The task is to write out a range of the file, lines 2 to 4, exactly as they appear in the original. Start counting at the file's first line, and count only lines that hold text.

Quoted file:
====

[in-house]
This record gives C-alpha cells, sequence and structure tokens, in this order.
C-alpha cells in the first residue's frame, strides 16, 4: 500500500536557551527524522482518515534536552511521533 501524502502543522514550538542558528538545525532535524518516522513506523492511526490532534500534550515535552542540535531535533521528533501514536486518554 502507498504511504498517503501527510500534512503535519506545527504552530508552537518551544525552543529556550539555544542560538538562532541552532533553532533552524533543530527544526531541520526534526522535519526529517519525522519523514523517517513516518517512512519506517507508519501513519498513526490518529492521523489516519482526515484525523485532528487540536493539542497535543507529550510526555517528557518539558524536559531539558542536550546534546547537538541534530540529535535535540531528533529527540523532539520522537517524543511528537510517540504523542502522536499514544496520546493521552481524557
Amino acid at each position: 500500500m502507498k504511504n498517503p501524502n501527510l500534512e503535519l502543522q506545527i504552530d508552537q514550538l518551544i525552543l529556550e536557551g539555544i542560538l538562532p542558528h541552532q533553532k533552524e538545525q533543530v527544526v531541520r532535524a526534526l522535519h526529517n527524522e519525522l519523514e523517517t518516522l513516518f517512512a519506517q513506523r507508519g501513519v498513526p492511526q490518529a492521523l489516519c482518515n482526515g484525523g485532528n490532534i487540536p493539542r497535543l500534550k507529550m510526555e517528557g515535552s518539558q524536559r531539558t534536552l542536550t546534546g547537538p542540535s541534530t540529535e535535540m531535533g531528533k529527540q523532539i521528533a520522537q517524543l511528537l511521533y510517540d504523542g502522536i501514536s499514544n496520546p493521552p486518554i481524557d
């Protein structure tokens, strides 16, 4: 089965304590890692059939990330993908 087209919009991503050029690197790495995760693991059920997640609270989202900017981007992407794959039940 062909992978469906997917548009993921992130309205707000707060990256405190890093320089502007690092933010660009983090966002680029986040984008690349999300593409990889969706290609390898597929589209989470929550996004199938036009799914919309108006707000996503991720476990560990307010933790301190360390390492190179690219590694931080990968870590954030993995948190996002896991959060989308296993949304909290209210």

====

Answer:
This record gives C-alpha cells, sequence and structure tokens, in this order.
C-alpha cells in the first residue's frame, strides 16, 4: 500500500536557551527524522482518515534536552511521533 501524502502543522514550538542558528538545525532535524518516522513506523492511526490532534500534550515535552542540535531535533521528533501514536486518554 502507498504511504498517503501527510500534512503535519506545527504552530508552537518551544525552543529556550539555544542560538538562532541552532533553532533552524533543530527544526531541520526534526522535519526529517519525522519523514523517517513516518517512512519506517507508519501513519498513526490518529492521523489516519482526515484525523485532528487540536493539542497535543507529550510526555517528557518539558524536559531539558542536550546534546547537538541534530540529535535535540531528533529527540523532539520522537517524543511528537510517540504523542502522536499514544496520546493521552481524557
Amino acid at each position: 500500500m502507498k504511504n498517503p501524502n501527510l500534512e503535519l502543522q506545527i504552530d508552537q514550538l518551544i525552543l529556550e536557551g539555544i542560538l538562532p542558528h541552532q533553532k533552524e538545525q533543530v527544526v531541520r532535524a526534526l522535519h526529517n527524522e519525522l519523514e523517517t518516522l513516518f517512512a519506517q513506523r507508519g501513519v498513526p492511526q490518529a492521523l489516519c482518515n482526515g484525523g485532528n490532534i487540536p493539542r497535543l500534550k507529550m510526555e517528557g515535552s518539558q524536559r531539558t534536552l542536550t546534546g547537538p542540535s541534530t540529535e535535540m531535533g531528533k529527540q523532539i521528533a520522537q517524543l511528537l511521533y510517540d504523542g502522536i501514536s499514544n496520546p493521552p486518554i481524557d